The highly infectious delta variant may not be sinking many summer vacations, but the latest surge in coronavirus cases could have an effect on fall and winter travel plans, experts say. Bargain hunters and vaccinated travelers will probably get a lift.

“Travel is in high demand this summer, because so many people have not been able to take a vacation during the pandemic,” says Teresa Bartlett, senior medical officer at Sedgwick, an insurance claims administrator. “I have not heard of cancellations in the past few weeks.”

The delta variant has affected only a small number of vacations so far, according to data from TripActions, a travel management company. New bookings tracked by TripActions remain steady, with a 6 percent increase during the week ended July 31 compared with the previous week.

“When we look at cancellation rates by trip start date, we can see an uptick in cancellations, but nothing that signals cause for alarm,” says Kelly Soderlund, a spokeswoman for TripActions. The cancellation rate, which has hovered around 18 percent most of the summer, edged slightly higher, to 20 percent the week ended July 24 and 22 percent the week after, according to the company.

Some travelers are concerned enough to call off upcoming trips. Heather Clark has an uncommon barometer for public sentiment. She owns a business in Tempe, Ariz., Pomchies, that specializes in manufacturing fabric masks. Orders were up 700 percent the last week of July, with her factory shipping out 15,000 packs of masks every day. So she wasn’t surprised when her elderly parents cut their summer vacation short and returned to Michigan on the advice of their doctor.

“They’ve canceled all their other trips for now,” Clark says.

Lori Shen just canceled her plans to travel to Hawaii with her husband and two young children. She had planned to visit Hilo to attend her cousin’s wedding.

“It would’ve been the first time we’d seen her and my 99-year-old grandma since the pandemic started,” says Shen, a calligrapher from San Ramon, Calif. “Most of my extended family haven’t yet met my youngest. Because of the rising number of covid cases, my cousin made the difficult decision to postpone her wedding. Everyone’s health and safety was a key consideration.”

Others are sticking with their vacation plans, albeit with added precautions. KC Skinner flew to Florida on Aug. 1, even though it’s now the epicenter of the delta variant surge in the United States. She takes her mother to the Sunshine State every year, but they skipped last year because of the coronavirus. They’re spending this month in a condo in Siesta Key, Fla., a seaside resort near Sarasota.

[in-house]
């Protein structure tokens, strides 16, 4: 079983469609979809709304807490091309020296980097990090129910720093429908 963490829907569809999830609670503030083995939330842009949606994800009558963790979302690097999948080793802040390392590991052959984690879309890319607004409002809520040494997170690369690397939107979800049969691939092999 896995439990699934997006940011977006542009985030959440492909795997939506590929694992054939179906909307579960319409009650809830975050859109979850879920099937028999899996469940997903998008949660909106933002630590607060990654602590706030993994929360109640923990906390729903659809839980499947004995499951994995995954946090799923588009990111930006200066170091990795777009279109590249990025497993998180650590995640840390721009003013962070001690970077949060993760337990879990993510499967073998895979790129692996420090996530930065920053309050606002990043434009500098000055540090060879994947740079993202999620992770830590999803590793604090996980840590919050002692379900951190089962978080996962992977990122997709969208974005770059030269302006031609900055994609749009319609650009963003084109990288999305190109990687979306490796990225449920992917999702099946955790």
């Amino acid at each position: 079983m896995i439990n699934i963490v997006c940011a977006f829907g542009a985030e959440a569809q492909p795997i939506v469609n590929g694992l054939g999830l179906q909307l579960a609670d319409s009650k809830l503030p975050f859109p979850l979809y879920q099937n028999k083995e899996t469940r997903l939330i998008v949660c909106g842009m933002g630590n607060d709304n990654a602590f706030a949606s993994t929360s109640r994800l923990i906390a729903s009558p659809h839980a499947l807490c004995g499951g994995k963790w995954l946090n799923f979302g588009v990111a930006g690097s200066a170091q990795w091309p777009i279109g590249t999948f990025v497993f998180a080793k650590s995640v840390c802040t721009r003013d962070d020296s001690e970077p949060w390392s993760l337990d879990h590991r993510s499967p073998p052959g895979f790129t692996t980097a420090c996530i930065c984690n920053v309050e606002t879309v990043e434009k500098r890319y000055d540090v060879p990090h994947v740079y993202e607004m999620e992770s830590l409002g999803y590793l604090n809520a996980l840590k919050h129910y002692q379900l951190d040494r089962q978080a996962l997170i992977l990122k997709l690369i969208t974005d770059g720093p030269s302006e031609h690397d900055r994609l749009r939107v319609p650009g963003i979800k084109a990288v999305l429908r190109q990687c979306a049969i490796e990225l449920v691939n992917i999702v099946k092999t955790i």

“We’ll avoid the restaurants and crowds,” says Skinner, an usher from Phoenix. “The beach view is good enough for now while we isolate ourselves.”

As travelers look to the holidays and beyond, the picture becomes more uncertain. Cruises are a big question mark for a lot of would-be vacationers. Cindy Watty, a retired guidance counselor from Goodyear, Ariz., booked four river cruises in Eastern Europe for this fall, but three have been canceled. “The fourth one is iffy,” she says.

Jennifer Moore, an attorney from Hollywood, Fla., was hoping to take a cruise this fall, too. “But Florida is so unsafe right now that I’m going to push it into spring,” she says. “Even though I’m vaccinated, I don’t want to unknowingly give delta to someone else, especially kids who might not yet be vaccinated.”

Bottom line: Most people are pressing on with their travel plans during the delta surge. But many are having second thoughts about fall and winter travel, and they’re waiting to see how the latest outbreak unfolds before firming up their itineraries.

That’s a smart decision from a medical perspective. Eugene Delaune, an Alexandria, Va., emergency room physician and senior medical consultant for Allianz Partners, says vaccinated travelers don’t need to worry about any of the current variants of covid. “They are protected and not likely to get sick, so it’s important to get vaccinated, preferably with one of the mRNA vaccines, before travel,” he says.

But unvaccinated kids and adults face greater risks when traveling, given the transmissibility of the delta variant. So it would make sense for unvaccinated or high-risk travelers to reconsider their upcoming plans.

Eric Adkins, an emergency medicine physician at Ohio State University’s Wexner Medical Center, says people who continue traveling should take the same precautions they did a year ago.

“Think back to last summer during the height of the pandemic and what safety measures you were taking then,” he says. “Now’s the time to return to doing them: Wear a mask, do social distancing, wipe down frequently touched surfaces in places like airplane seats and wash your hands or use hand sanitizer.”

What if the delta variant leads to more cancellations in the fall or winter? If enough people stay home, it could present some opportunities, particularly for those who have been vaccinated. Remember summer 2020, when airfares and hotel rates were deeply discounted? When demand drops, prices go off a cliff. If the delta variant worsens, look for discounts on all kinds of travel, particularly cruises.

But as with the rest of the pandemic, it’s impossible to predict how the delta variant will play out. For now, the best advice for travelers is to get vaccinated — and carry a reliable travel insurance policy.

Elliott is a consumer advocate, journalist and co-founder of the advocacy group Travelers United. Email him at

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